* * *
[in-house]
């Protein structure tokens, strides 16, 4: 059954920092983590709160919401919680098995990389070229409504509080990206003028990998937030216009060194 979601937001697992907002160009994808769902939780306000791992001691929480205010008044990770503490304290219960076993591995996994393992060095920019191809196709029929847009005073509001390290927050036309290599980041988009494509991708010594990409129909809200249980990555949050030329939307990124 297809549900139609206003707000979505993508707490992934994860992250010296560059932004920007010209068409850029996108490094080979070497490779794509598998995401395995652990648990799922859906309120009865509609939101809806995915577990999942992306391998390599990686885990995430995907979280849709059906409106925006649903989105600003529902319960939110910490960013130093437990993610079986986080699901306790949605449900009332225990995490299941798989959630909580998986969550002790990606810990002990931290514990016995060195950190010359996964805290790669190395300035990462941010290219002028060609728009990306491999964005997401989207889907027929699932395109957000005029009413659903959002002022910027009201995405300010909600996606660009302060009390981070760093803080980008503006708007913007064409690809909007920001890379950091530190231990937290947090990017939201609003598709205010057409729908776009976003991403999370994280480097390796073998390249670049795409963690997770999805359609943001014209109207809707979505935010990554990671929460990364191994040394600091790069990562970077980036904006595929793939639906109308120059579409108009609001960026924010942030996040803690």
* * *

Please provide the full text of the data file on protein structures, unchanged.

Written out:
[in-house]
């Protein structure tokens, strides 16, 4: 059954920092983590709160919401919680098995990389070229409504509080990206003028990998937030216009060194 979601937001697992907002160009994808769902939780306000791992001691929480205010008044990770503490304290219960076993591995996994393992060095920019191809196709029929847009005073509001390290927050036309290599980041988009494509991708010594990409129909809200249980990555949050030329939307990124 297809549900139609206003707000979505993508707490992934994860992250010296560059932004920007010209068409850029996108490094080979070497490779794509598998995401395995652990648990799922859906309120009865509609939101809806995915577990999942992306391998390599990686885990995430995907979280849709059906409106925006649903989105600003529902319960939110910490960013130093437990993610079986986080699901306790949605449900009332225990995490299941798989959630909580998986969550002790990606810990002990931290514990016995060195950190010359996964805290790669190395300035990462941010290219002028060609728009990306491999964005997401989207889907027929699932395109957000005029009413659903959002002022910027009201995405300010909600996606660009302060009390981070760093803080980008503006708007913007064409690809909007920001890379950091530190231990937290947090990017939201609003598709205010057409729908776009976003991403999370994280480097390796073998390249670049795409963690997770999805359609943001014209109207809707979505935010990554990671929460990364191994040394600091790069990562970077980036904006595929793939639906109308120059579409108009609001960026924010942030996040803690």